• If the abbreviation is used less than three times in the paper, type it out each time. It would be pretty difficult to remember what an abbreviation or acronym stands for if you’re writing a lengthy paper.
  • If you decide to sprinkle in abbreviations,  it is not necessary to include periods between the letters.
  • Example: While it may not affect a patient’s short-term memory (STM), it may affect their ability to comprehend new terms. Patients who experience STM loss while using the medication should discuss it with their doctor.
  • Example : AIDS
  • The weight in pounds exceeded what we previously thought.

Punctuation in APA Format

One space after most punctuation marks.

The manual recommends using one space after most punctuation marks, including punctuation at the end of a sentence (p. 154). It doesn’t hurt to double check with your teacher or professor to ask their preference since this rule was changed recently (in 2020).

The official APA format book was primarily created to aid individuals with submitting their paper for publication in a professional journal. Many schools adopt certain parts of the handbook and modify sections to match their preference. To see an example of an APA format research paper, with the spacing we believe is most commonly and acceptable to use, scroll down and see section D.

For more information related to the handbook, including frequently asked questions, and more, here’s further reading on the style

It’s often a heated debate among writers whether or not to use an Oxford comma (p. 155), but for this style, always use an Oxford comma. This type of comma is placed before the words AND and OR or in a series of three items.

Example of APA format for commas: The medication caused drowsiness, upset stomach, and fatigue.

Here’s another example: The subjects chose between cold, room temperature, or warm water.

Apostrophes

When writing a possessive singular noun, you should place the apostrophe before the s. For possessive plural nouns, the apostrophe is placed after the s.

  • Singular : Linda Morris’s jacket
  • Plural : The Morris’ house

Em dashes (long dash) are used to bring focus to a particular point or an aside. There are no spaces after these dashes (p. 157).

Use en dashes (short dash) in compound adjectives. Do not place a space before or after the dash. Here are a few examples:

  • custom-built
  • 12-year-old

Number rules in APA Format

Science papers often include the use of numbers, usually displayed in data, tables, and experiment information. The golden rule to keep in mind is that numbers less than 10 are written out in text. If the number is more than 10, use numerals.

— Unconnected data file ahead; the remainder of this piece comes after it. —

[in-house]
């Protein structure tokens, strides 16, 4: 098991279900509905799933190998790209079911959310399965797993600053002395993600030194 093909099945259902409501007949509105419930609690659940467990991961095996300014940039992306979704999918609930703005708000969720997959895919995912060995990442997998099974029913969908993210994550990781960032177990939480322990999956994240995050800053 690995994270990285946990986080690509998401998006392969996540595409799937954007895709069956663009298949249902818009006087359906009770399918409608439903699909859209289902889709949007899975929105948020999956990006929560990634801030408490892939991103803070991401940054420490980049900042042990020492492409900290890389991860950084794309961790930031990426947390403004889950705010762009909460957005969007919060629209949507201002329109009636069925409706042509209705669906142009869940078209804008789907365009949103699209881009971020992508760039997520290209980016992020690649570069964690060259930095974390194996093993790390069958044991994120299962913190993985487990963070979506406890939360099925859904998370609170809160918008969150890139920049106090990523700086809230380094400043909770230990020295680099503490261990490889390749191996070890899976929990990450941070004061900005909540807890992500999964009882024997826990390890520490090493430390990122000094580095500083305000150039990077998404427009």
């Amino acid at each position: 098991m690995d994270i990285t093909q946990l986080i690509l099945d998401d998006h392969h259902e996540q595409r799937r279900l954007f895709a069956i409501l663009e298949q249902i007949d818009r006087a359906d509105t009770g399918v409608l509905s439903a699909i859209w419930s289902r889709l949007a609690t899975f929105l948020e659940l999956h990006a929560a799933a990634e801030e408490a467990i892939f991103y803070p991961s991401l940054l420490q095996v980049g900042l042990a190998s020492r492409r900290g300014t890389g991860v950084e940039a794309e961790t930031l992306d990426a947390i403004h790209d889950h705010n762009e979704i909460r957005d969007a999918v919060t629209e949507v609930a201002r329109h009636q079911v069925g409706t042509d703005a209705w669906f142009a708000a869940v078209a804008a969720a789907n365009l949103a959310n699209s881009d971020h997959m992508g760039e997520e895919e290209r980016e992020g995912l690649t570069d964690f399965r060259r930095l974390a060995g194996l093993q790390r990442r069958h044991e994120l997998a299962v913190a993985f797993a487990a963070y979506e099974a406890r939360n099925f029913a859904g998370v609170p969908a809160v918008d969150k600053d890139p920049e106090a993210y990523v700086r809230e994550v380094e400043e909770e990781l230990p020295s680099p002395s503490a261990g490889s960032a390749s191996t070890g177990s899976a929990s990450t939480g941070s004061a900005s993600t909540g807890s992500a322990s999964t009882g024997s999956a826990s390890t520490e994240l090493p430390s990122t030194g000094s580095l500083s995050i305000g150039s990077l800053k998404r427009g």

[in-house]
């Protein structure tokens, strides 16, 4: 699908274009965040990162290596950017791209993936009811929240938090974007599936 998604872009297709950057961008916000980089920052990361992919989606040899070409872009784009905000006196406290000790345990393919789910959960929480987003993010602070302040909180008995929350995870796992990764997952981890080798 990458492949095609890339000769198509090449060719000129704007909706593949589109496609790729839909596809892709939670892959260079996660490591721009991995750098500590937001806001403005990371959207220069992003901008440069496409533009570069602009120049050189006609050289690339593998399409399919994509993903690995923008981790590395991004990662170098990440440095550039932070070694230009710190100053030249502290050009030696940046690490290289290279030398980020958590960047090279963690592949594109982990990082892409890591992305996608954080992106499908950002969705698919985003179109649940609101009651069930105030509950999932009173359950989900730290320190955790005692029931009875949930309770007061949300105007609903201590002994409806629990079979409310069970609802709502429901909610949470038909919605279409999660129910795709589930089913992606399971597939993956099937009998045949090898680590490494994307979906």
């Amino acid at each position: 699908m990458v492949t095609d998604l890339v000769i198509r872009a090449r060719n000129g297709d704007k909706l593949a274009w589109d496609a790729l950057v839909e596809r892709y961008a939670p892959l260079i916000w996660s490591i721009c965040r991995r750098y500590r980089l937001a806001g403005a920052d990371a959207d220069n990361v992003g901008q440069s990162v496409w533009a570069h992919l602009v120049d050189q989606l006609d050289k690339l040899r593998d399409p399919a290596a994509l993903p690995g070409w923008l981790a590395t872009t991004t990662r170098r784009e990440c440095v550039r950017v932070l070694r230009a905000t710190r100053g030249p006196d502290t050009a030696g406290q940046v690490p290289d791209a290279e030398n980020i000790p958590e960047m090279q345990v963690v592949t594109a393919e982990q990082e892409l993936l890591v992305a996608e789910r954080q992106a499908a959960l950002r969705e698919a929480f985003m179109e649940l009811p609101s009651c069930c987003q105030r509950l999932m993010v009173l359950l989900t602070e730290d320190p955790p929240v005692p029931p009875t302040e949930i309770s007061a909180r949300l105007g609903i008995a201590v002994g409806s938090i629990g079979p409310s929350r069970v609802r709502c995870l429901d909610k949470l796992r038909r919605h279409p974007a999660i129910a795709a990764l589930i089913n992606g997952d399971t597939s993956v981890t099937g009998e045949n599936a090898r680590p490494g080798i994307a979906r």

APA format examples:

  • 14 kilograms
  • seven individuals
  • 83 years old
  • Fourth grade

The golden rule for numbers has exceptions.

In APA formatting, use numerals if you are:

  • Showing numbers in a table or graph
  • 4 divided by 2
  • 6-month-olds

Use numbers written out as words if you are:

  • Ninety-two percent of teachers feel as though….
  • Hundred Years’ War
  • One-sixth of the students

Other APA formatting number rules to keep in mind:

  • World War II
  • Super Bowl LII
  • It’s 1980s, not 1980’s!

Additional number rules can be found in the publication manual (p. 178)

Need help with other writing topics? Our plagiarism checker is a great resource for anyone looking for writing help. Say goodbye to an out of place noun , preposition , or adjective, and hello to a fully edited paper.

Overview of APA references

While writing a research paper, it is always important to give credit and cite your sources; this lets you acknowledge others’ ideas and research you’ve used in your own work. Not doing so can be considered plagiarism , possibly leading to a failed grade or loss of a job.

APA style is one of the most commonly used citation styles used to prevent plagiarism. Here’s more on crediting sources . Let’s get this statement out of the way before you become confused: An APA format reference and an APA format citation are two different things! We understand that many teachers and professors use the terms as if they’re synonyms, but according to this specific style, they are two separate things, with different purposes, and styled differently.

A reference displays all of the information about the source — the title, the author’s name, the year it was published, the URL, all of it! References are placed on the final page of a research project.

Here’s an example of a reference:

Wynne-Jones, T. (2015). The emperor of any place . Candlewick Press.

An APA format citation is an APA format in-text citation. These are found within your paper, anytime a quote or paraphrase is included. They usually only include the name of the author and the date the source was published.

Here’s an example of one:

Hypertrophic cardiomyopathy is even discussed in the book, The Emperor of Any Place . The main character, Evan, finds a mysterious diary on his father’s desk (the same desk his father died on, after suffering from a hypertrophic cardiomyopathy attack). Evan unlocks the truth to his father and grandfather’s past (Wynne-Jones, 2015).

Both of the ways to credit another individual’s work — in the text of a paper and also on the final page — are key to preventing plagiarism. A writer must use both types in a paper. If you cite something in the text, it must have a full reference on the final page of the project. Where there is one, there must be the other!

Now that you understand that, here’s some basic info regarding APA format references (pp. 281-309).